Marrying a person that has had gender reassignment surgery would be outlawed and so would cross-dressing. The government could also force ‘’corrective surgery’’ for intersex persons. Additionally, advocates and allies of the LGBTQ+ community could face jail time for offering their support and protection to sexual and gender minorities.
Since the introduction of these Bills, the LGBTQ+ community and allies in Uganda and Ghana have been the subject of numerous hate crimes including harassment and intimidation, arbitrary arrests and assaults. Just recently, a senior ranking government official in Uganda declared that gay people should not be treated in state-owned public health facilities.
In Kenya, a Member of Parliament, Peter Kaluma, has recently submitted to the Speaker of the National Assembly an anti-homosexuality proposed law through the Family Protection Bill. The homophobic Bill has similarities with the ones in Uganda and Ghana. It criminalizes homosexuality and its promotion.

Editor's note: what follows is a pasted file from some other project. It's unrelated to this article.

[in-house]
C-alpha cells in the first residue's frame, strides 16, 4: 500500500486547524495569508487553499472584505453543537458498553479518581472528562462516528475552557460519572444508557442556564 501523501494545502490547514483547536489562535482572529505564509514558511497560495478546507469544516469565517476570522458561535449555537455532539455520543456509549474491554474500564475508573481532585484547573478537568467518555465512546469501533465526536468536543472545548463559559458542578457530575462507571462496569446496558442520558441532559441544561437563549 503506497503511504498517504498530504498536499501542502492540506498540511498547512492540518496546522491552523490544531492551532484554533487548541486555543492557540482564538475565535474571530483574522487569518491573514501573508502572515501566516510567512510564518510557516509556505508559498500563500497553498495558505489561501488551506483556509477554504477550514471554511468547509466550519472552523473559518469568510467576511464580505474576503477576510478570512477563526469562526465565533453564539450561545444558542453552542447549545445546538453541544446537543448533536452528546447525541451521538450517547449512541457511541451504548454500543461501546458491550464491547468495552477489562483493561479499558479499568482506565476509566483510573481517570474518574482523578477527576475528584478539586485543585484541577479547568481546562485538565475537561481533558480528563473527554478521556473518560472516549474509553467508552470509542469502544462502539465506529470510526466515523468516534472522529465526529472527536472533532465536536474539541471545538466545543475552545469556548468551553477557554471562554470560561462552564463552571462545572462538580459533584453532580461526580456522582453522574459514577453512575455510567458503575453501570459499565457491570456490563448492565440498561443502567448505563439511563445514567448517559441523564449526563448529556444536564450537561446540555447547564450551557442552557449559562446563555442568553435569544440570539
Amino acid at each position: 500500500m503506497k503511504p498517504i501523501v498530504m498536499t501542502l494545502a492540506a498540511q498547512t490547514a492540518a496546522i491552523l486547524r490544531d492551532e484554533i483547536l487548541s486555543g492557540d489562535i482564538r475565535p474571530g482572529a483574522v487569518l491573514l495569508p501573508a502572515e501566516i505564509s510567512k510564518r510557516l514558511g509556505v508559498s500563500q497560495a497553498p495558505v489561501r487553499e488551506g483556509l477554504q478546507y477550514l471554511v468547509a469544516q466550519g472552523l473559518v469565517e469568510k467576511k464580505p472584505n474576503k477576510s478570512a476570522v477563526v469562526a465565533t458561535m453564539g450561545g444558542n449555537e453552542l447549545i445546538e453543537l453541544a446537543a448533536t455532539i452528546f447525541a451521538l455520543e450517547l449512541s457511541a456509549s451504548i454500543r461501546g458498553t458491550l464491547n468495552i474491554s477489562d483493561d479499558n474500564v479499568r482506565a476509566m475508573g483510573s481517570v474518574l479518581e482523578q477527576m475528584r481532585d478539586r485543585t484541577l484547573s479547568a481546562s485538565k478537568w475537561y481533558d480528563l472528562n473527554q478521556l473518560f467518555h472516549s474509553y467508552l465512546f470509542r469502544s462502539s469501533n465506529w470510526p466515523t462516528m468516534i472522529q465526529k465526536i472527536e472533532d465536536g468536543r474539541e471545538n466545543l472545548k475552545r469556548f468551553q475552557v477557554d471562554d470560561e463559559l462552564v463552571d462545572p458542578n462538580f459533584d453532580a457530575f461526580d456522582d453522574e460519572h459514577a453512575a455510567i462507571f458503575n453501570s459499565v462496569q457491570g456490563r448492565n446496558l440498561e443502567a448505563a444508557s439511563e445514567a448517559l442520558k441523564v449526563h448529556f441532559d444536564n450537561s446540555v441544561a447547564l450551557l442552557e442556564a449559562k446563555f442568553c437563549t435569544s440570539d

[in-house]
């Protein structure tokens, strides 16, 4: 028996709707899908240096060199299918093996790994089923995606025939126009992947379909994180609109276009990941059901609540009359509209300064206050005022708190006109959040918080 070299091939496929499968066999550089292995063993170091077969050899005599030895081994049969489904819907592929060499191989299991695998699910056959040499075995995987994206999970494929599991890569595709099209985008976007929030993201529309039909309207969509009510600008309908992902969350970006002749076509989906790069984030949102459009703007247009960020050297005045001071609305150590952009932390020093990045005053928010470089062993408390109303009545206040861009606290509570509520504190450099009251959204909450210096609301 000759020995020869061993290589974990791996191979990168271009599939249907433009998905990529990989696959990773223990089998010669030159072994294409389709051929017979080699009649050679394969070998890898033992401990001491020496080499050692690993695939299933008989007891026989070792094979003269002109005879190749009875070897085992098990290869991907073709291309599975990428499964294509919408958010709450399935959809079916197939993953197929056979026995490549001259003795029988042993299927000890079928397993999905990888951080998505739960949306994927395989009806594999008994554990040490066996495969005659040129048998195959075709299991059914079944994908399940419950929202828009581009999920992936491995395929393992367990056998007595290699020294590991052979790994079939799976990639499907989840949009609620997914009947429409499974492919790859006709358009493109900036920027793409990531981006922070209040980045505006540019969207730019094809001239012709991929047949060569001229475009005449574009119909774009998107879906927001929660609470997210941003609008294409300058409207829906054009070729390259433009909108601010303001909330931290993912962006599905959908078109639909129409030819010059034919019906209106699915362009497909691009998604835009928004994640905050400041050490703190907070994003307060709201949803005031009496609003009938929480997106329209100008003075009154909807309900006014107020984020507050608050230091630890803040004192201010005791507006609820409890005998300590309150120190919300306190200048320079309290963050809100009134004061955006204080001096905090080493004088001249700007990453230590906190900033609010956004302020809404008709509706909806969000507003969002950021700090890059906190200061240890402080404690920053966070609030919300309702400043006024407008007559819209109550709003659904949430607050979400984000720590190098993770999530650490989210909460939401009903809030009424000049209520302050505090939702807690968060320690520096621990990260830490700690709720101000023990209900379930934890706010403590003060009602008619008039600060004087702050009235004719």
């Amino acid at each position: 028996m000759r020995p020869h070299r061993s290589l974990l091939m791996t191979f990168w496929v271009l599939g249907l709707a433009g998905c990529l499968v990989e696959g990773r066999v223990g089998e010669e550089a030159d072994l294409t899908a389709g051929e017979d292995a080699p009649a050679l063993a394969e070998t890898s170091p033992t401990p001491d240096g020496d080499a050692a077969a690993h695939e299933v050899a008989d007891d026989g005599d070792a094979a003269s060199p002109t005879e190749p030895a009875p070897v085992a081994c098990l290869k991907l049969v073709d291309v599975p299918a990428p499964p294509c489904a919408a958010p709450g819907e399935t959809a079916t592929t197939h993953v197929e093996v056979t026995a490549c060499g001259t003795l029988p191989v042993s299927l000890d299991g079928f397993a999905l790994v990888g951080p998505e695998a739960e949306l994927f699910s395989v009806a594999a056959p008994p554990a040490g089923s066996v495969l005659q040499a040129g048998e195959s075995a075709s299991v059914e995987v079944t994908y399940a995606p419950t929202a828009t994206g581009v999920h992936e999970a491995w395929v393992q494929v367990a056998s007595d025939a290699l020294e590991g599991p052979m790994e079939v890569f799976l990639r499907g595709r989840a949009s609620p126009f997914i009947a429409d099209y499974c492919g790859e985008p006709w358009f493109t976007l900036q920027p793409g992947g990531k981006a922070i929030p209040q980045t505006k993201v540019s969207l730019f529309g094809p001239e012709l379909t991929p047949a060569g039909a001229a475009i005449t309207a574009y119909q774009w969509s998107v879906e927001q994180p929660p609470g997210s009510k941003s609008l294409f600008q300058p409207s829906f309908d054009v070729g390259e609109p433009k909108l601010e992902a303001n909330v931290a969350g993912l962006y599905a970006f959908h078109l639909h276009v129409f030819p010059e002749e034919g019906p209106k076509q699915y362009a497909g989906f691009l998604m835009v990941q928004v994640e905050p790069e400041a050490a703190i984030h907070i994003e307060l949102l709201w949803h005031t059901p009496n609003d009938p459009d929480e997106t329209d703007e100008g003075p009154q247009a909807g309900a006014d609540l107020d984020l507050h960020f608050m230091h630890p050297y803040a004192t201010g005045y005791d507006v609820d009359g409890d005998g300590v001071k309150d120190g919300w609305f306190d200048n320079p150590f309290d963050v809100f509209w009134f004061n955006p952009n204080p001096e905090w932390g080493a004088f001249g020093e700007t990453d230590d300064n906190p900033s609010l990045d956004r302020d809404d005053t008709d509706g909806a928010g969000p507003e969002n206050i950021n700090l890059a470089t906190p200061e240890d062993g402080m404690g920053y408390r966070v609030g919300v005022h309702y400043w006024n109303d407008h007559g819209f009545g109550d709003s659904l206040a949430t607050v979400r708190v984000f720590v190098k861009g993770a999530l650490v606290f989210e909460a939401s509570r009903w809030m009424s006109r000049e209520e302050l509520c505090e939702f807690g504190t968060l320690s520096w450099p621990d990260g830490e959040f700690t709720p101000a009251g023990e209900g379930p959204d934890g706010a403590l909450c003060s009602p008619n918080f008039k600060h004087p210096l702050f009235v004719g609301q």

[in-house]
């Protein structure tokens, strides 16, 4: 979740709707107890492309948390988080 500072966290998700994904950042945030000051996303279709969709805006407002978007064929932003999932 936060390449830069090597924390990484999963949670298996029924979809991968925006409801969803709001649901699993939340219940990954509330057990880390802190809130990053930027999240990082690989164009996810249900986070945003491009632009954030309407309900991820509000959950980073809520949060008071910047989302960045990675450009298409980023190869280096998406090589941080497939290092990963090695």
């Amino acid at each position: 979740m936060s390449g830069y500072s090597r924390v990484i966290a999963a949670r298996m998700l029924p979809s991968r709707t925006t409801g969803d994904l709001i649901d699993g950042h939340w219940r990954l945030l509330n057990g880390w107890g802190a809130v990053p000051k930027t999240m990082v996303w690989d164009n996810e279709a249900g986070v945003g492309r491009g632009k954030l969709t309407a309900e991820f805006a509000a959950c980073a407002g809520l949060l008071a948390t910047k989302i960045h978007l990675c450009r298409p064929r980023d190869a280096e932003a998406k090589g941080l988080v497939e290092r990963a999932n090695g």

Additionally, the Bill seeks to limit the rights to assembly, demonstration, association, expression, belief, privacy, and employment in child care institutions in respect of homosexuality convicts and those engaged in LGBTQ behavior. If the Bill goes through, LGBTQ+ persons in Kenya will also be unable to adopt children and found families. Worth noting is that the Bill also seeks to ban sexual health & rights, and sexual education.
This came shortly after the Supreme Court in Constitutional Petition 16 of 2019 ruled that the government’s refusal to register an organization of persons within the LGBTQI+ community amounts to violation of the freedom of association and freedom from discrimination. Mr. Kaluma compares the natural act of two consenting adults deciding to love each other, ‘a vice that will destroy the society’. He even likened it to bestiality. Other leaders have been vocal against LGBTQ+ rights including the President – William Ruto, who is heavily influenced by religion.
This opposition extends to the wider ambit of sexual and reproductive health rights. Here there is a coordinated attack on bodily autonomy and choice, driven majorly by foreign organizations. There also remains steadfast opposition within the gender and reproductive justice movement, particularly in Kenya.